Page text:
Can Praxis EAL is a Canadian registered charity, and we provide mental health recovery programs for Canadian Veterans and First Responders (serving and retired) living with an Operational Stress Injury (OSI), such as Post Traumatic Stress Disorder (PTSD).
Founded in 2013 by a Canadian Military Veteran and a Trauma-focused clinician, Can Praxis is the leading Equine-Assisted Therapy provider for the Veteran and First Responder communities. To date, we have helped more than 750 participants.
We incorporate equine therapy into our programs because horses understand us and can teach us about ourselves. Horses are experts at reading body language and pick up on all the non-verbal cues we bring to an interaction.
There aren't many clinicians in Canada who genuinely understand OSIs, the impact on relationships, and the workplace cultures unique to First Responders and Military Veterans. For these and many other reasons, Can Praxis is uniquely positioned to offer programs that make a difference.
With a 93% efficacy rate (to-date), our programs teach vital skills and strategies to increase self-awareness, reduce negative impacts, and foster positive relationships, thereby reducing the duration, frequency and intensity of crisis and conflict associated with OSIs.
Approximately 50% of inquiries are from spouses, who are instrumental in recovery. We also treat at least one suicidal person on each of our programs, and we are serious about providing the right supports to save lives.
Can Praxis runs three-day programs designed for Veterans and First Responders, serving or retired, who have been diagnosed with PTSD and/or OSI and their Spouses/Partner/Family member.
Couples who suffer the effects of PTSD /OSI will experience increased crisis and conflict in their lives. All activities at Can Praxis are designed to reduce inter-personal conflict and crisis through improved effective communication skills.
Three-phased programs for Veterans and First Responders (and a family member/partner/spouse).
It is a known fact that PTSD and/or OSI will introduce conflict and crisis into a person’s life. The most effective means of attending to these concerns effectively is through positive and productive communication. Can Praxis Three Phase programs focus on teaching the required skills and then provide follow up training and support in order to make these skills part of their daily life. Each phase is a three-day program.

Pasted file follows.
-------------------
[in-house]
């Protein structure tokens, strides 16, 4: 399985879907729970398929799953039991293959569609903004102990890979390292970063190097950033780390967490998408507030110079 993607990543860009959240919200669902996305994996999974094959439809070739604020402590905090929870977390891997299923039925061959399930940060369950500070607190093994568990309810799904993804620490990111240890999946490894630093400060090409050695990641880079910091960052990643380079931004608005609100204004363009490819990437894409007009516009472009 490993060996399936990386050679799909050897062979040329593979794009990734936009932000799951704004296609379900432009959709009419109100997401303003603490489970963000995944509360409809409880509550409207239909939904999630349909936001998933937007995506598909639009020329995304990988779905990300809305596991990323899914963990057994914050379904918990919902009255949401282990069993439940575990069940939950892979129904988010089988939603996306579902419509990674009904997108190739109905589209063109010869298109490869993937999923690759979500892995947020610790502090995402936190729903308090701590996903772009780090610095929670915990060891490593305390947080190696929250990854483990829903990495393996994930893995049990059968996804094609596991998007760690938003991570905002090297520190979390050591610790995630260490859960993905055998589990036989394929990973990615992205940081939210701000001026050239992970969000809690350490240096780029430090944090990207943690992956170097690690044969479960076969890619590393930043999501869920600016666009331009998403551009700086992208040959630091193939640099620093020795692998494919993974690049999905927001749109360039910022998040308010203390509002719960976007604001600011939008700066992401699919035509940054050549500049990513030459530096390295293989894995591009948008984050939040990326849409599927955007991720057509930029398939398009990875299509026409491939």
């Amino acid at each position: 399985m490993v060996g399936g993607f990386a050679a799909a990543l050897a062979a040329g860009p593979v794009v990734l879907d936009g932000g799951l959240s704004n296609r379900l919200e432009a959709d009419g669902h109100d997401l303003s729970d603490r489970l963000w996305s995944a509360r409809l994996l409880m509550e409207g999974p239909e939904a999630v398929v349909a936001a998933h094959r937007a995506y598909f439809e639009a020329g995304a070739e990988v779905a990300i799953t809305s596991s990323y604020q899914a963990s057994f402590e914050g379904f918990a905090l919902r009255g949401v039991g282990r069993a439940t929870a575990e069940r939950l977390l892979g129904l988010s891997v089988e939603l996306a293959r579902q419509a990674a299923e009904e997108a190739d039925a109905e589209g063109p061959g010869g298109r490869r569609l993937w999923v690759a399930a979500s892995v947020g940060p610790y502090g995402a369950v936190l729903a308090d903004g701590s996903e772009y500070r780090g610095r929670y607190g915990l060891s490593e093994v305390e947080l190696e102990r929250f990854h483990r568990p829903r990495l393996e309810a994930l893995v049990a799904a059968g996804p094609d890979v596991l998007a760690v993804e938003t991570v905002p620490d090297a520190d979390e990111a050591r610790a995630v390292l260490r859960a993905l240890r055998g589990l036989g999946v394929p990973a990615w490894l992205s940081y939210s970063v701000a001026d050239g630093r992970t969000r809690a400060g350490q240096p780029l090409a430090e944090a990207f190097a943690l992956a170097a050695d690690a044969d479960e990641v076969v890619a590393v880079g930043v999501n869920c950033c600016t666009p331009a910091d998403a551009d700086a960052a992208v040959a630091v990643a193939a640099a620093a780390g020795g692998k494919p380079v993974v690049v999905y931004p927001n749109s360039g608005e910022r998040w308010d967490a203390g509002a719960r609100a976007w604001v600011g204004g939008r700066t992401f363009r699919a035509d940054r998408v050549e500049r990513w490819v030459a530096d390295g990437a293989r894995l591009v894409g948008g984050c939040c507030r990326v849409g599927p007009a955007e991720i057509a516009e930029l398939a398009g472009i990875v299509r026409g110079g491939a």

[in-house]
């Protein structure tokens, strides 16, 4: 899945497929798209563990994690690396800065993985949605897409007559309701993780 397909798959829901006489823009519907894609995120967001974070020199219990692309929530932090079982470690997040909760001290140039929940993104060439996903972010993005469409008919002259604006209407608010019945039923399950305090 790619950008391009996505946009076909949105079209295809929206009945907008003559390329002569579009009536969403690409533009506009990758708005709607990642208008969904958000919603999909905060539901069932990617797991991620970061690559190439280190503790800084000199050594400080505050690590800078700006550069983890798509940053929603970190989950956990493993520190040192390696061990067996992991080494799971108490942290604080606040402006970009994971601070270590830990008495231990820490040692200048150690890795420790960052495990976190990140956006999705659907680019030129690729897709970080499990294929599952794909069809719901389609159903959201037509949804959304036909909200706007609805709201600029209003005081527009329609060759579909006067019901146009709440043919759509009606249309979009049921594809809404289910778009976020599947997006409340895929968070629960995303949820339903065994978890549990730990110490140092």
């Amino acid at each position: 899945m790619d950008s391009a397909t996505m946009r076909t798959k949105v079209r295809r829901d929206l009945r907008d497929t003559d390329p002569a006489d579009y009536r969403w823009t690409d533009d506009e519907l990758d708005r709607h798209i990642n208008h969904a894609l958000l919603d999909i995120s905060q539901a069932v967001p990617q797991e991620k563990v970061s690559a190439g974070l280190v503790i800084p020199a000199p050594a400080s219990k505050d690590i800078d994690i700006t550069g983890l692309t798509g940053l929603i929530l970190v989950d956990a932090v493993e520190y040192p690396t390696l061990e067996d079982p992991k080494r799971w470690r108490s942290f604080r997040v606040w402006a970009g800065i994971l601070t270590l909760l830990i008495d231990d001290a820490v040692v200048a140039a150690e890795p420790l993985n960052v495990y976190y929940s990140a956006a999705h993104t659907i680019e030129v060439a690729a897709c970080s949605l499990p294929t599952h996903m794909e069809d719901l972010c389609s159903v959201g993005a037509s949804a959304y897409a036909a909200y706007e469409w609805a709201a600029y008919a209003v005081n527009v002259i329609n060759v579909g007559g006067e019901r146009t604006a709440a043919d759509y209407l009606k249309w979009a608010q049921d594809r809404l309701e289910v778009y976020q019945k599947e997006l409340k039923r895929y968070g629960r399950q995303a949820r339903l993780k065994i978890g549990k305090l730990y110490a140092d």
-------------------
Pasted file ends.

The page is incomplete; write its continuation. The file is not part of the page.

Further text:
Can Praxis is the leading program of its kind in all of North America.
Each program covers the cost of transportation, hotels, meals and in hardship situations assistance with Childcare.
Phase one: Participants attend with their Spouse/Partner/Family member as equals. Half of the program is spent in the classroom learning and understanding how conflict and crisis affect communication and recovery from OSI. The remaining portion of the program is putting that theory into practice with horses during specialized groundwork exercises in the horse arena. All exercises are debriefed and newly learned communication skills reinforced.
Phase two: Participants and Spouses/Partners/Family members attend separately from each other. Veterans attend as one group and Spouses as a different group at a different time. During this phase of the program, they are taught the basics of caring for and riding a horse. The evenings are spent debriefing around a campfire with the facilitators from phase one. The purpose of this phase is to review and reinforce the lessons learned in Phase One. Participants are focused on the positives they have created since attending the earlier phase as well as teaching each other how to communicate through difficult challenges. This is a peer support environment created to shore up the new skills in communication and provide follow up debrief structures.
Phase three; Participants and Spouse/Partner/Family member attend together, up to a maximum of five “couples”. This is a three-day horse ride in the mountains with evening debriefs around a campfire with phase one facilitators. This is a follow up to phase two and phase one. The environment created through daily activities provides the opportunity for an in-depth and detailed examination of how well new skills are working and through peer support how to best implement them in daily life. Once again the focus on finding and identifying the positive life experiences through communication. At this point communication skills are at a level where basic conflict and crisis in their lives have been reduced at a measurable level and recovery from OSI is moving forward.